I have never been a big fan or birding. I have been on trips with Overseas Adventure Travel with those who have brought along birding books and have shared with each other what birds they saw and where. I’ve looked at these interactions with interest, in the Peruvian Amazon and Iceland for instance, both areas rich in wildlife and plenty of birds. I confess I remained unmoved, if not bored.
Then I went to South Africa on a Grand Circle trip now branded by OAT called South Africa, Swaziland, the Garden Route and Cape Town. I took advantage of the limited safari days in that trip, since it’s a mixture of nature and culture, and I added more safari days with a local provider beforehand. But out of all that stood out for me, and which I really took to heart, was one bird I saw and successfully photographed – the Lilac Breasted Roller, the most photographed bird in the world.
This bird is widely found in sub-Saharan Africa, where I have read several different countries claiming it as their national bird – Botswana and Kenya among others. It can also be found in the Arabian Peninsula. It is mostly found in treeless places, alone as I saw it, or in pairs. Its always perched at a vantage point so it can spot insects.
While the lilac breaster roller can be found from Kenya to many parts in northern South Africa as well as the coasts of Namibia and Angola, there is also another species called the lilac throated roller or blue breasted roller. The latter van be found from Eritrea, to Somalia, to Kenya. These beautiful birds really get around!
But while I was thinking about birds, I began to realize that I have been smitten by them before during my travels, and they were always a highlight. One time was in Nicaragua, when I was on my own for nine days prior to joining the OAT tour Route of the Maya. During a private rainforest walk, we encountered the national bird of Nicaragua.
I have certainly been on hikes in Central American rainforests before. What was cool was that we were the only ones there. Howler monkeys greeted us from on high as we entered, parakeets kept us company as we hiked, and a wonderful frog with a green back, an orange face and a blue belly was there to say goodbye as we were leaving. Before leaving however, it was one big bird surprise after another. We hiked to a small waterfall at the end of the path and parakeets were supposed to be there, since their nest is in the rocks. But they had flown away by the time we got there even though seeing them was supposed to be a grand surprise. We had many other wonderful surprises instead. I got up close and personal with the national bird of Nicaragua, which is a beautiful shade of blue, the turquoise -browed motmot. This bird is so popular, its even on the Nicaraguan currency, and neighboring El Salvador claims it as its bird as well. I saw and heard so many birds on that trip, it was unforgettable. When I arrived in San Salvador, so many birds were chirping loudly as I exited the airport, I was stunned. I forget if they were local parakeets or parrots, but the sound was unforgettable.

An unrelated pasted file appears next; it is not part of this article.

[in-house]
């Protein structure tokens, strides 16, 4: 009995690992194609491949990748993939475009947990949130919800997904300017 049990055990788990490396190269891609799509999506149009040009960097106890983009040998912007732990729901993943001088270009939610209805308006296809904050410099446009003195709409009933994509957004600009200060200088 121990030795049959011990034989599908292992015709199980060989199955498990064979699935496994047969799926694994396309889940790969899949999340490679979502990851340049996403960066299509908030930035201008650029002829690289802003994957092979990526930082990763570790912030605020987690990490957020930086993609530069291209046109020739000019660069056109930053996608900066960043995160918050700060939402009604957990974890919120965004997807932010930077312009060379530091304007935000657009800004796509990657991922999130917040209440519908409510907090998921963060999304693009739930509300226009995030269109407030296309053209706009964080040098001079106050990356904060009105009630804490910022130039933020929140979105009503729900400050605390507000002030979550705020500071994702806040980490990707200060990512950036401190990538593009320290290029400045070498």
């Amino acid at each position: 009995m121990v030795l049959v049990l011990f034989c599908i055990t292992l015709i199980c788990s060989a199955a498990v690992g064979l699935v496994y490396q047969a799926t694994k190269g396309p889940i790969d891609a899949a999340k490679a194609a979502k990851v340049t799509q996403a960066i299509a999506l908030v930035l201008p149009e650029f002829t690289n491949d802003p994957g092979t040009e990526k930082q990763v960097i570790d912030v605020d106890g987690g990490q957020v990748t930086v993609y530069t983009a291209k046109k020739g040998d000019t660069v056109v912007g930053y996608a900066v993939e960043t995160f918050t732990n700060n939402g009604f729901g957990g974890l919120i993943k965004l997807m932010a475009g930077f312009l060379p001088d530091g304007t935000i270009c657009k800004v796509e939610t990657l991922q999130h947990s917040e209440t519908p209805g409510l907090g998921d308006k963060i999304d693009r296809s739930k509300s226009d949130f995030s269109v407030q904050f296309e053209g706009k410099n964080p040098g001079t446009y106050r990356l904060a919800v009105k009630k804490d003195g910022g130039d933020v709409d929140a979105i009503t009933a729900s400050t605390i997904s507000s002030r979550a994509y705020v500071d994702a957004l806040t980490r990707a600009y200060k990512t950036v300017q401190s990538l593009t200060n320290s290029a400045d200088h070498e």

The grand finale on that hike in Nicaragua however, was the pair of toucans that prevented us from leaving too soon. They appeared to be in the trees kissing.
Also on that trip, was a visit to Macaw Mountain in Honduras. After we left Copan, Honduras and got to Macaw Mountain, we were truly one with the macaws and the toucans, which was fabulous. The entire bird park was one big eco system of what Central America has to offer.
I recently read Love in the Time of Cholera by Gabriel Garcia Marquez. This beautifully written, Nobel prize winning book, uses a parrot as a literary device to kill off a central character in the opening chapters of the book. The protagonist falls off a ladder while trying to catch the parrot flying inside his own home, which sets the stage for the rest of the story. I laughed at the dark humor of it. However, given that the setting was in Colombia, in a Caribbean coastal town that was supposed to be Cartagena, it reminded me much of my encounter with a toucan inside our hotel in Cartagena on the OAT trip Colombia: Colonial Jewels and Coffee Tringle. I had never seen a toucan flying around inside a residence before and had felt grateful to see them outdoors in the wild! But maybe in a place like Colombia, the birds are given free rein. In any event, art definitely imitated life, and so matched my travel experience.
For more memorable travel moments with birds, check out the Overseas Adventure Travel website.